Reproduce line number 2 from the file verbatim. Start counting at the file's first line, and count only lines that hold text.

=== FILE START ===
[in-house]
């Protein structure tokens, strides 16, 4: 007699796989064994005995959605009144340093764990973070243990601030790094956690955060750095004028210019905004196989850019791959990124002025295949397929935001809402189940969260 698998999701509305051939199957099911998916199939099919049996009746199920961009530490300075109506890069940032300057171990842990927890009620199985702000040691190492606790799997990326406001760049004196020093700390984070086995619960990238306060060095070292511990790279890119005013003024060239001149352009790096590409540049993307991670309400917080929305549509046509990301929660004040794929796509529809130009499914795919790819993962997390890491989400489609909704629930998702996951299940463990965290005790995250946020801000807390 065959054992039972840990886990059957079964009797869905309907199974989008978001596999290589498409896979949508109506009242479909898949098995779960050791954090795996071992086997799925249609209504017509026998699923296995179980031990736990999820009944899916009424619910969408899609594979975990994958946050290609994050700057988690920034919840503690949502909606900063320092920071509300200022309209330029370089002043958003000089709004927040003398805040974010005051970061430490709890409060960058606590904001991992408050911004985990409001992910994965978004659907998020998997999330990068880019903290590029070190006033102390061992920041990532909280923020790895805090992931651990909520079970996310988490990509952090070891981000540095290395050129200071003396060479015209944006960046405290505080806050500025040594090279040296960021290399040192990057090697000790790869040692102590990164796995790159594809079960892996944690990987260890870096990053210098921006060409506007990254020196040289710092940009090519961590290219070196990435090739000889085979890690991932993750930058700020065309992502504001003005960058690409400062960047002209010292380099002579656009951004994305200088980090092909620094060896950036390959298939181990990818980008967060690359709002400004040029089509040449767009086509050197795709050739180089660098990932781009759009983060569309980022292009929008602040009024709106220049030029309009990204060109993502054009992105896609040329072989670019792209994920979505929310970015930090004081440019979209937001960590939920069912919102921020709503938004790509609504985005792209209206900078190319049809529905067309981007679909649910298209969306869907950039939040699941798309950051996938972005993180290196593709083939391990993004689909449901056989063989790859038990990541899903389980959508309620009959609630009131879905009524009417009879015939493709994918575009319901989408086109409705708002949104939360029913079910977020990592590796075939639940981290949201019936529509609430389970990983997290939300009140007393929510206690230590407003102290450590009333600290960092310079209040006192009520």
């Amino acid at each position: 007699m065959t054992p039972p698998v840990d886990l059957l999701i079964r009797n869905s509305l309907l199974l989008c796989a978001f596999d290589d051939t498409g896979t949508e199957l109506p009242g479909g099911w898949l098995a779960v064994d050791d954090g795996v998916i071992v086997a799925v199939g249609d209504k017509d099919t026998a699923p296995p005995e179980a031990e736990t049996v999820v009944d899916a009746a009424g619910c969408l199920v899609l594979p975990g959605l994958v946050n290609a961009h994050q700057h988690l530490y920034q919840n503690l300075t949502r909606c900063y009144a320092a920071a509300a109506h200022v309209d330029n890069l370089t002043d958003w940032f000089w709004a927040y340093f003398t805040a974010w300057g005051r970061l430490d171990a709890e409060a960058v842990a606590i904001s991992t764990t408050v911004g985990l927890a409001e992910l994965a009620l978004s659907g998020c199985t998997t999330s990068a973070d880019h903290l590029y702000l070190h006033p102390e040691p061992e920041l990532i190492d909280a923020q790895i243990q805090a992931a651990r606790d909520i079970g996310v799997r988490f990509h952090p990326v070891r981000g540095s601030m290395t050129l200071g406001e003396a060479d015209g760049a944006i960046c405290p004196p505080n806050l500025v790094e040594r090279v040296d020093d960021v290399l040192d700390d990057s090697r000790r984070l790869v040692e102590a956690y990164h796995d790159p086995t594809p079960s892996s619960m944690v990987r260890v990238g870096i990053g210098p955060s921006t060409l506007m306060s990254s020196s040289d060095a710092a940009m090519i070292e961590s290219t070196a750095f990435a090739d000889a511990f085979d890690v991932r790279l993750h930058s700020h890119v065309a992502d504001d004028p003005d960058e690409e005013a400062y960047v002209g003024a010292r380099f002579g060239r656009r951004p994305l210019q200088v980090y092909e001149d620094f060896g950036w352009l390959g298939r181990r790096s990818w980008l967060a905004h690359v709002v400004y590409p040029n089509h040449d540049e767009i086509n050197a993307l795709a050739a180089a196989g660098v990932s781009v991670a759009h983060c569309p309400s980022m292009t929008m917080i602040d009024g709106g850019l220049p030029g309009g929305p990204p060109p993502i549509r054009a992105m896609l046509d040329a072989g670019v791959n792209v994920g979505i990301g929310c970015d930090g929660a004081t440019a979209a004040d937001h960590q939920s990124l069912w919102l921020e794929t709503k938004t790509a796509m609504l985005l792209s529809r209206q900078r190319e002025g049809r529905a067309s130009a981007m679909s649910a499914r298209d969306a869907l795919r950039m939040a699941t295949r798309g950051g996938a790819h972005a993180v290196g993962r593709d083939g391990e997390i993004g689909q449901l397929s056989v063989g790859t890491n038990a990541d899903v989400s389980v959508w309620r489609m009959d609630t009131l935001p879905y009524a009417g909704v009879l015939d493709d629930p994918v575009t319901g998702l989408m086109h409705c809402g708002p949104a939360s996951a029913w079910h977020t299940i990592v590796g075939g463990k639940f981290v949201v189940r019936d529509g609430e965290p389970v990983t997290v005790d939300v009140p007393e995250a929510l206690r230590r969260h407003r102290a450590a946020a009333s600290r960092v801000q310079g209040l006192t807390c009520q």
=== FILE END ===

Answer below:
């Protein structure tokens, strides 16, 4: 007699796989064994005995959605009144340093764990973070243990601030790094956690955060750095004028210019905004196989850019791959990124002025295949397929935001809402189940969260 698998999701509305051939199957099911998916199939099919049996009746199920961009530490300075109506890069940032300057171990842990927890009620199985702000040691190492606790799997990326406001760049004196020093700390984070086995619960990238306060060095070292511990790279890119005013003024060239001149352009790096590409540049993307991670309400917080929305549509046509990301929660004040794929796509529809130009499914795919790819993962997390890491989400489609909704629930998702996951299940463990965290005790995250946020801000807390 065959054992039972840990886990059957079964009797869905309907199974989008978001596999290589498409896979949508109506009242479909898949098995779960050791954090795996071992086997799925249609209504017509026998699923296995179980031990736990999820009944899916009424619910969408899609594979975990994958946050290609994050700057988690920034919840503690949502909606900063320092920071509300200022309209330029370089002043958003000089709004927040003398805040974010005051970061430490709890409060960058606590904001991992408050911004985990409001992910994965978004659907998020998997999330990068880019903290590029070190006033102390061992920041990532909280923020790895805090992931651990909520079970996310988490990509952090070891981000540095290395050129200071003396060479015209944006960046405290505080806050500025040594090279040296960021290399040192990057090697000790790869040692102590990164796995790159594809079960892996944690990987260890870096990053210098921006060409506007990254020196040289710092940009090519961590290219070196990435090739000889085979890690991932993750930058700020065309992502504001003005960058690409400062960047002209010292380099002579656009951004994305200088980090092909620094060896950036390959298939181990990818980008967060690359709002400004040029089509040449767009086509050197795709050739180089660098990932781009759009983060569309980022292009929008602040009024709106220049030029309009990204060109993502054009992105896609040329072989670019792209994920979505929310970015930090004081440019979209937001960590939920069912919102921020709503938004790509609504985005792209209206900078190319049809529905067309981007679909649910298209969306869907950039939040699941798309950051996938972005993180290196593709083939391990993004689909449901056989063989790859038990990541899903389980959508309620009959609630009131879905009524009417009879015939493709994918575009319901989408086109409705708002949104939360029913079910977020990592590796075939639940981290949201019936529509609430389970990983997290939300009140007393929510206690230590407003102290450590009333600290960092310079209040006192009520």